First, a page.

In Sacramento, Charter Schools Drawing Students Away from Private Schools

Charter schools are gaining popularity in Sacramento, California, but not at the expense of traditional schools. Instead, it's the private schools that are shouldering the brunt of the exodus to charters, with many closing their doors as a result.

The Sacramento Bee's Diana Lambert and Phillip Reese explain that the financial struggles of private schools are not explained entirely by the popularity of charters. The city is also experiencing a population decline as families leave the area due to years of economic uncertainty.

However, there's no arguing with the fact that for parents who can no longer afford private school tuition, charter schools – which are free – present a very attractive educational alternative.

Between 2007 and 2013, private school enrollment in the four-county region that includes Sacramento, Placer, El Dorado and Yolo dropped by 11 percent, according to the California Department of Education. Over the same period, charter school enrollment shot up 67 percent.

In many cases, families saw high-achieving charter schools as a viable alternative based on performance and cost.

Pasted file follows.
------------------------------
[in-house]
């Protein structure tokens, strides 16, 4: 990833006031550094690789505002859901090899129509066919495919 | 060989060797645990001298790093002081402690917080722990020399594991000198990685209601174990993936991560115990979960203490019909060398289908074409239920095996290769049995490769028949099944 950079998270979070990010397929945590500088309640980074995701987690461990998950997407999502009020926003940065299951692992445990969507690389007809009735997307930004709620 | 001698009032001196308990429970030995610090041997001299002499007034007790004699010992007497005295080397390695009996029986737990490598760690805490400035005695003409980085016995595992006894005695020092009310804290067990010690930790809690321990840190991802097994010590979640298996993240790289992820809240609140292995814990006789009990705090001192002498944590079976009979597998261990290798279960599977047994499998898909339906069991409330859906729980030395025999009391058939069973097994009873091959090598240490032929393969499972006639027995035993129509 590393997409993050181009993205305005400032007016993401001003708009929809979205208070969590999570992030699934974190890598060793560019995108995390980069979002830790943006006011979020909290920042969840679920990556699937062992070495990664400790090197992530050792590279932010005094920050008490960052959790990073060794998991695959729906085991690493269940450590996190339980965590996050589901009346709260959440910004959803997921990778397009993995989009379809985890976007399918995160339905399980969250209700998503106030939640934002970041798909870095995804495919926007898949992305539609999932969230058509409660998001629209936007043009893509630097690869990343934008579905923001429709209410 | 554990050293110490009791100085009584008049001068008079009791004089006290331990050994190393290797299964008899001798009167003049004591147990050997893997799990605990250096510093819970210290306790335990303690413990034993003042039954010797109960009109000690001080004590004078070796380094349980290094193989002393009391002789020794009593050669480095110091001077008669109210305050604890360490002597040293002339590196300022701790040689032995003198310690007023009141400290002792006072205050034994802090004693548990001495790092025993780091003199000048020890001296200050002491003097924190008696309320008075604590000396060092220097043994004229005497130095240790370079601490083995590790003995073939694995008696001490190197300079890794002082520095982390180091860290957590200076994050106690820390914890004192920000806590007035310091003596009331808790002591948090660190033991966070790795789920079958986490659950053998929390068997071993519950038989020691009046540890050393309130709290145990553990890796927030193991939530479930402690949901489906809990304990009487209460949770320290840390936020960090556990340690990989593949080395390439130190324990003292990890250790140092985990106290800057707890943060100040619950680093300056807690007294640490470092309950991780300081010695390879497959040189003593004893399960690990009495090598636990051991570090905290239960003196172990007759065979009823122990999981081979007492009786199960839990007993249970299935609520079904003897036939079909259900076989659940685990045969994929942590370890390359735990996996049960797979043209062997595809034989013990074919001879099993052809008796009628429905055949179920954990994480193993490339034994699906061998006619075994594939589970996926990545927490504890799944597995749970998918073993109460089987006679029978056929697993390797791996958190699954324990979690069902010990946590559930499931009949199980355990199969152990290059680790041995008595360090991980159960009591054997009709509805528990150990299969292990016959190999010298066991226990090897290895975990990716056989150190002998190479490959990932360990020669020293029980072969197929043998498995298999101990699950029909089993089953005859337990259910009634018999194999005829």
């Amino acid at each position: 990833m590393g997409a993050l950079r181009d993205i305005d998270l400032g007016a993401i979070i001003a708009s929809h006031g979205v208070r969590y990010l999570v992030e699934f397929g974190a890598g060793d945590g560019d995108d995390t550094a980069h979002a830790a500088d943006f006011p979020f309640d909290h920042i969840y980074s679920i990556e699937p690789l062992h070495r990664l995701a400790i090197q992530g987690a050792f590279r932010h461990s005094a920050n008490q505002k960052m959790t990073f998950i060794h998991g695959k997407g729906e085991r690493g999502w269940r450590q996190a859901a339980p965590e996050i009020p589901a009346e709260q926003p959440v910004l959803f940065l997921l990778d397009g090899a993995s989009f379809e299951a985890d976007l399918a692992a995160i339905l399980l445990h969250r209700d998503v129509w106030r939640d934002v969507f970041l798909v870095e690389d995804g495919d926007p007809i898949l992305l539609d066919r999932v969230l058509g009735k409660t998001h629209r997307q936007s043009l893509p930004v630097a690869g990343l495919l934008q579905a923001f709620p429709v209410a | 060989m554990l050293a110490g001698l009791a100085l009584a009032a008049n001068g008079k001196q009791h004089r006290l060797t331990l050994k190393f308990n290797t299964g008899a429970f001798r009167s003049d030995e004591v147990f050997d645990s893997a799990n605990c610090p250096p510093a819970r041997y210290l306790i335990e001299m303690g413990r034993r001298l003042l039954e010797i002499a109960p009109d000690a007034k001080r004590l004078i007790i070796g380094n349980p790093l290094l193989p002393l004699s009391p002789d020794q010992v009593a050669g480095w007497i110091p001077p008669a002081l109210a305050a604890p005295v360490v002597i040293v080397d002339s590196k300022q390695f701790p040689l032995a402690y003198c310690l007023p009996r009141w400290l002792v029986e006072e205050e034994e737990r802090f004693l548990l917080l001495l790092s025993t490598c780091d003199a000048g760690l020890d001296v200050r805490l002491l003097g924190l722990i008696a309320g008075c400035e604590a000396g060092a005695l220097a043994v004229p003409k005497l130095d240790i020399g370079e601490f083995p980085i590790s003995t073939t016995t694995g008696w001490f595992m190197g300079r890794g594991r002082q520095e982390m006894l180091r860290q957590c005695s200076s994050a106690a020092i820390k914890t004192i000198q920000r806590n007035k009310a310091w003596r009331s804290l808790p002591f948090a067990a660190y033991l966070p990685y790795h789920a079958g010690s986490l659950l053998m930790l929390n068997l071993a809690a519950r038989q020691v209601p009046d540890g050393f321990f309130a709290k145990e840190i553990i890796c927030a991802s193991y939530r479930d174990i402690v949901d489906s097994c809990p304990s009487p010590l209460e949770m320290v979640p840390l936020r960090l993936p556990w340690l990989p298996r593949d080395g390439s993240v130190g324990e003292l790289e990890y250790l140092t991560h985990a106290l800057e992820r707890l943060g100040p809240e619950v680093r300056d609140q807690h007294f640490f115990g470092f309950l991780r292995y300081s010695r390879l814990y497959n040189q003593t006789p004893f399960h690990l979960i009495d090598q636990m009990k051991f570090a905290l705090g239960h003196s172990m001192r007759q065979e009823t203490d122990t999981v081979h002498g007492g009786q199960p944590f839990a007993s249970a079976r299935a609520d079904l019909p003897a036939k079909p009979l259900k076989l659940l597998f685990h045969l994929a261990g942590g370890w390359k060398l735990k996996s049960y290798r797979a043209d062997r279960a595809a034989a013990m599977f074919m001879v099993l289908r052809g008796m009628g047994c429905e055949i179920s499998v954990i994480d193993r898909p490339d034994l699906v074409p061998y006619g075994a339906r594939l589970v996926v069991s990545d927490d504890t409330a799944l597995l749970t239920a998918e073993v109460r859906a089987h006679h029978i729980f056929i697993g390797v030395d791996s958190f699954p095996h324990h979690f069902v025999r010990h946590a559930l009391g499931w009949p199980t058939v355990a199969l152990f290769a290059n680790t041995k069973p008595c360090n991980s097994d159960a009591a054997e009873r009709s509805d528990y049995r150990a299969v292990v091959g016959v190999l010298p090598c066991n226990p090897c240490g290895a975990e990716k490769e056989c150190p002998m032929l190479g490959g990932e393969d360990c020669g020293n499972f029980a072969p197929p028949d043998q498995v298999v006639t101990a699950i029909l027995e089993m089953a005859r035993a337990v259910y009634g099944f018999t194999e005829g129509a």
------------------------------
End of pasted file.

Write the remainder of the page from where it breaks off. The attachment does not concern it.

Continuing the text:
"Charters are definitely becoming way more popular," said Laura Daggett, whose two children will attend Harvest Ridge Placer Academy in Rocklin. "You are getting a private school education for free. Why pay eight grand when you don't have to?"

For Daggett, a private school was never in the budget, but even for many who can afford the tuition, charters still present a much better value.

Nothing illustrates this trend better than Harvest Ridge Placer Academy, a new charter scheduled to open its doors this fall and located in the building vacated by the shuttered private Phoenix School. Charter schools in Sacramento have been successful in replicating the things that used to set private schools apart – smaller classrooms, a more individualized approach and a more rigorous curriculum. Ron Reynolds, the executive director of the California Association of Private Schools Organizations admitted as much, saying that private schools will need to work harder to make themselves attractive to parents, and justifying their tuition fees.

Jed Wallace, president of the California Charter School Association, downplayed the extent to which students from private schools – particularly parochial schools – enroll at charters. Charters "offer great options that draw kids from wherever," he said.

Still, competition from charters was among the reasons cited by officials with Sacramento's Catholic Diocese when discussing enrollment drops. The diocese, which encompasses 20 counties, educates more than 40 percent of Sacramento-area private school students.

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